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An Cabar - winter returns

An Cabar - winter returns

Postby BlackPanther » Thu Apr 22, 2021 4:45 pm

Sub 2000' hills included on this walk: An Cabar

Date walked: 11/04/2021

Time taken: 5.5 hours

Distance: 16.9 km

Ascent: 487m

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The second week of April saw a short return of winter conditions in northern Scotland. We thought it was a good opportunity to bag An Cabar, a small yet very intriguing mountain situated just south of Loch Fannich. I was told it offered fantastic views to the surrounding higher hills and was worth saving for a snowy day. Well, a bright spring day with melting snow on lower ground seemed perfect for exploring this rarely visited Marylin.
There are several routes from the south, mainly Achanalt and Strathbran lodge, but we opted for a longer traverse starting from the western end of Loch Luichart and following the Fannich dam access track, which is tarmacked all the way to the loch. On the way back, we took the eastern ridge of An Cabar and descended to Loch na Beiste. It is possible to take in the two outlying tops, Carn na Beiste and Meallan Buidhe, but we didn't bother.

Track_AN CABAR 16.9 KM.gpx Open full screen  NB: Walkhighlands is not responsible for the accuracy of gpx files in users posts

There were two other caes parked in the layby next to the start of the track, but we never saw anybody apart from an estate walker driving up the road in his four wheel drive. Generally, this is a quiet area, some folks use it to access the southern end of the Fannichs but obviously it wasn't the time of year for multiday traverses.
Eager to go:
2021-04-11 an cabar 004.JPG

The morning was nice and sunny though cold; we enjoyed walking along the track. About 2km into the walk, we spotted a bridge over River Grudie - this would be our return route:
2021-04-11 an cabar 008.JPG

Carn na Beiste and Meallan Buidh from the track to Loch Fannich. Loch na Beiste is located on the bealach between he two tops.
2021-04-11 an cabar 014.JPG

We saw plenty of deer, mostly busy stuffing themselves with hey and granulate provided. I guess in autumn this is pure stalking country - the deer looked well fed :wink:
2021-04-11 an cabar 021.JPG

Past Aultdearg, it was even more wintry:
2021-04-11 an cabar 030.JPG

As we neared the loch, I was more and more fascinated with the southern flanks of An Coileachan, Garbh Choire Mor in particular. We had already climbed all the Fannichs, but this side looks like a good alternative route for a repeat visit. The idea at the moment is to climb the northern spur of Garbh Choire Mor to An Eigin and then up to the summit, descending via Coire nan Laogh. Once the snow is gone, we'll think seriously about this option.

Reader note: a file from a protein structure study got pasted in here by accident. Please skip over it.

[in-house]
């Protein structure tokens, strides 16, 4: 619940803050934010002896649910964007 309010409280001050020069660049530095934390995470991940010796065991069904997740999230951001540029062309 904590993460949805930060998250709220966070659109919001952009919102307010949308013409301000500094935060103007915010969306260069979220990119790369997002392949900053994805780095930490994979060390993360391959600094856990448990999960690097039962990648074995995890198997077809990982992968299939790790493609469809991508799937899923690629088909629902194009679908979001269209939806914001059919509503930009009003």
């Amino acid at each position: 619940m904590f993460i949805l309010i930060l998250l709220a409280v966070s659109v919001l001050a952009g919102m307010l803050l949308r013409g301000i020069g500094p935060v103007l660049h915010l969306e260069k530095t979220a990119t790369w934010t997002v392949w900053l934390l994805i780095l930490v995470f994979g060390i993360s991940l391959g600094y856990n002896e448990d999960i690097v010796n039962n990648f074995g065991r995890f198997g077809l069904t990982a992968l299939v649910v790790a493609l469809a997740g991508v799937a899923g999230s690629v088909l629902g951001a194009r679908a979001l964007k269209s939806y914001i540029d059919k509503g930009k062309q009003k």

2021-04-11 an cabar 040.JPG

At the moment we should concentrate on much easier but just as entertaining climb up the NE side of An Cabar. We used the faint ridge in the middle of the photo below:
2021-04-11 an cabar 056.JPG

We left the track about 500m before the hydro buildings and started the 300m climb to the summit. Very quickly, views began to open up, especially west along Loch Fannich:
2021-04-11 an cabar 083.JPG

The southern wall of An Eigin, Faire nam Fiadh, and the loch below:
2021-04-11 an cabar 086.JPG

At some point we spotted a flock of geese heading north - the obvious sign that spring has arrived (despite the snow around us):
2021-04-11 an cabar 100.JPG

The raising ridge is dotted with rocks, some good pockets of easy scramble or simply a great playground for a hill-hungry cat :wink:
2021-04-11 an cabar 107.JPG

Looking down to the eastern end of Loch Fannich and a strangely shaped cloud above Beinn Liath Mhòr a'Ghiubhais Li:
2021-04-11 an cabar 112.JPG

One of the so-called pockets of easy scramble :lol:
2021-04-11 an cabar 273.JPG

Me avoiding the scrambling section by skirting it on snow-cowered heather:
2021-04-11 an cabar 121.JPG